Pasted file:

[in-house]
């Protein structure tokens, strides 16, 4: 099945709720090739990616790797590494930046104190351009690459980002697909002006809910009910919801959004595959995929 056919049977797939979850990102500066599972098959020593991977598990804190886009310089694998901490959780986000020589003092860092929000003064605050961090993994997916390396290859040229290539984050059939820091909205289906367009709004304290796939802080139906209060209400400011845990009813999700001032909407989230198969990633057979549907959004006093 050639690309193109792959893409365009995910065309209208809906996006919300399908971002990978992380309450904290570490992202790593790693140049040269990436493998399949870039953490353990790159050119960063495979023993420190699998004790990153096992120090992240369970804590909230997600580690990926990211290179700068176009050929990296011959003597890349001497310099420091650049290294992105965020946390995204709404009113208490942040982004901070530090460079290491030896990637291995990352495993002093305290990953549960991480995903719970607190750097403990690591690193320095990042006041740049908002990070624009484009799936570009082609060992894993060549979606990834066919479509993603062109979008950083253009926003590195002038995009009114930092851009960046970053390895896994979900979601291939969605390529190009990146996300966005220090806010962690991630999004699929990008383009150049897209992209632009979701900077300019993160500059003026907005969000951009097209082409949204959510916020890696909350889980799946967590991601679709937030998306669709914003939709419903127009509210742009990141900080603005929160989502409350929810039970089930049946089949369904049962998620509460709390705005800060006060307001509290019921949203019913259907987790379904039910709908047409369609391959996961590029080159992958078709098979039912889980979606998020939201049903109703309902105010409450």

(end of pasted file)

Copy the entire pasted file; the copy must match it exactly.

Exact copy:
[in-house]
């Protein structure tokens, strides 16, 4: 099945709720090739990616790797590494930046104190351009690459980002697909002006809910009910919801959004595959995929 056919049977797939979850990102500066599972098959020593991977598990804190886009310089694998901490959780986000020589003092860092929000003064605050961090993994997916390396290859040229290539984050059939820091909205289906367009709004304290796939802080139906209060209400400011845990009813999700001032909407989230198969990633057979549907959004006093 050639690309193109792959893409365009995910065309209208809906996006919300399908971002990978992380309450904290570490992202790593790693140049040269990436493998399949870039953490353990790159050119960063495979023993420190699998004790990153096992120090992240369970804590909230997600580690990926990211290179700068176009050929990296011959003597890349001497310099420091650049290294992105965020946390995204709404009113208490942040982004901070530090460079290491030896990637291995990352495993002093305290990953549960991480995903719970607190750097403990690591690193320095990042006041740049908002990070624009484009799936570009082609060992894993060549979606990834066919479509993603062109979008950083253009926003590195002038995009009114930092851009960046970053390895896994979900979601291939969605390529190009990146996300966005220090806010962690991630999004699929990008383009150049897209992209632009979701900077300019993160500059003026907005969000951009097209082409949204959510916020890696909350889980799946967590991601679709937030998306669709914003939709419903127009509210742009990141900080603005929160989502409350929810039970089930049946089949369904049962998620509460709390705005800060006060307001509290019921949203019913259907987790379904039910709908047409369609391959996961590029080159992958078709098979039912889980979606998020939201049903109703309902105010409450």